Germany likes secular form of terror in the Middle East | World Defense

Germany likes secular form of terror in the Middle East


Mar 9, 2015
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Now that Turkey has started an effective anti-terror campaign after the Suruç suicide bombing and ensuing PKK attacks it has created a disturbance in some circles. I am not talking about the PKK, which reportedly has taken heavy casualties due to the recent airstrikes conducted by the Turkish Armed Forces, or the Islamic State of Iraq and al-Sham (ISIS). Unfortunately, it was Germany alongside several other countries that perceived Turkey's rightful acts of self-defense as a luxury.

Member of the Germen Federal Assembly's Foreign Affairs Commission, Roderich Kiesewetter, recently pointed out that German soldiers are in Turkey because of NATO's support in the fight against ISIS. Kiesewetter warned Turkey that this support cannot become involved in either Turkey's fight with the PKK or the country's domestic affairs. Germany's famous newspaper, Deutsche Welle, has also published a report indicating how Turkey's recent operations against the PKK are being watched with great concern. The report also points out that "Turkey targets the PKK more than ISIS in its operations and this stirred allegations that Turkey is exploiting NATO's collaboration for its own agenda."

This is really unbelievable, because it is really hard to understand how the criteria qualifying ISIS as a terrorist organization does not apply to the PKK. The PKK is defined as a terrorist organization by almost all long-standing Western democracies. And what happened to the PKK, which has brutally murdered several members of Turkish security forces in the last two weeks and hundreds of civilians during Turkey's 30-year of covert civil war, is being commended once again. Undoubtedly, this inclination that seriously undermines the global counterterrorism cooperation perspective has been bolstered during the PKK's Syrian affiliate Democratic Union Party's (PYD) resistance in Kobani against ISIS. In fact, the PYD-PKK axis, which time to time acts together with ISIS in Syria, has successfully presented the battle for Kobani, which was nothing more than a regional power struggle, as a heroic resistance of the region's secular forces. Agitation campaigns supported with figures published in Western media outlets, showing a female guerrilla nursing a child have also nurtured this image.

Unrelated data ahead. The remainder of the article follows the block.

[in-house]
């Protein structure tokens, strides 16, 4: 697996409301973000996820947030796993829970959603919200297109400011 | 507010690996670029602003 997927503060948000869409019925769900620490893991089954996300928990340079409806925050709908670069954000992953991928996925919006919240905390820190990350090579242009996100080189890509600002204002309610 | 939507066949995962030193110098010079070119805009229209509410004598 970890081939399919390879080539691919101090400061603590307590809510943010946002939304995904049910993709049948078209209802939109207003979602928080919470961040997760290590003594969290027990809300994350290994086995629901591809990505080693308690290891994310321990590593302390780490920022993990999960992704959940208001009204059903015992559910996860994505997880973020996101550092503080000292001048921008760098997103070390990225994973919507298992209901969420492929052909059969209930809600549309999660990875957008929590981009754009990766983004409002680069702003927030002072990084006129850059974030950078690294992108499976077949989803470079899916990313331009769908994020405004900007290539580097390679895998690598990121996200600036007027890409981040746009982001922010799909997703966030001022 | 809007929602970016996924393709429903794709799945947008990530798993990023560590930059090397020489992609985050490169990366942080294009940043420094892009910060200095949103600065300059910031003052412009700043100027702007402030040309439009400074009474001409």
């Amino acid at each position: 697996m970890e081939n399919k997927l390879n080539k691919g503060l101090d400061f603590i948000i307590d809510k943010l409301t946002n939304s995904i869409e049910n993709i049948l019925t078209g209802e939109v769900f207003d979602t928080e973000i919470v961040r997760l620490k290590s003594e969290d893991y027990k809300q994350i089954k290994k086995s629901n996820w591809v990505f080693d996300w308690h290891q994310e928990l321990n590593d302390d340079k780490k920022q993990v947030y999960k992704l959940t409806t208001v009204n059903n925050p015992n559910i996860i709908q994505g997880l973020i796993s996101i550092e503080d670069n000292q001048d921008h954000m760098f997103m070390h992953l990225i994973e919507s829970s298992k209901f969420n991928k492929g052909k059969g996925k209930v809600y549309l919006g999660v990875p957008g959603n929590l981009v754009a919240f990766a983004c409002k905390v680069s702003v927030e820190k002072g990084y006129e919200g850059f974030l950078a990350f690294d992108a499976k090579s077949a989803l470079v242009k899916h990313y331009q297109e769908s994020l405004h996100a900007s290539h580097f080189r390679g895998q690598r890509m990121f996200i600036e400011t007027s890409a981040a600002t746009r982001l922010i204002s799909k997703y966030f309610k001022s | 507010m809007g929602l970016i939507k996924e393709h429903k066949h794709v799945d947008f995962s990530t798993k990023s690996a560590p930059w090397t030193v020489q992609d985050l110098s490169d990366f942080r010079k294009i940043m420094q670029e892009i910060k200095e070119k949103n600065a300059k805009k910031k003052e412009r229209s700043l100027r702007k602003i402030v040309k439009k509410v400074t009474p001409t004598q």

The PYD and ISIS are allies with Assad

Prime Minister Ahmet Davutoğlu made a striking statement about the PYD, which has been treated like a peace movement, on a TV program he participated on last month. Davutoğlu revealed that officials from ISIS and Syrian President Bashar Assad's regime held a meeting in PYD-controlled Hasakah where they decided to cooperate for weakening the Syrian opposition. Both parties have not yet contested Davutoğlu's statement.

This was a stunning piece of information for those who try to analyze the Kobani battle in the eyes of the West. Hence, groups that are supposedly enemies gather under the same roof. But this should not surprise those who are following the region close enough to know that there was no enmity between the PYD and the Assad regime, which deprived Syrian Kurds of even basic citizenship for years. It is an undeniable fact that the PYD, hand in hand with ISIS, has been advancing in Syria by making the Assad regime's barrel bombs their guardians. Having considered all this, how can German official's rising concern over Turkey's counterterrorism perspective, which targets the PKK, PYD and ISIS altogether, be explained? If Turkey's fight against the PKK is its domestic issue, then why is ISIS defined as a global threat that requires NATO's involvement? Is it the PKK's secular orientation that draws leftist and Green Party-affiliated German politicians' sympathy? These politicians do not even bother hiding their close relationship with the organization. And if not, what makes the PKK so special? What is the difference between ISIS and PKK militants, except that the former have long beards?

Germany likes secular form of terror in the Middle East - Melih Altınok - Daily Sabah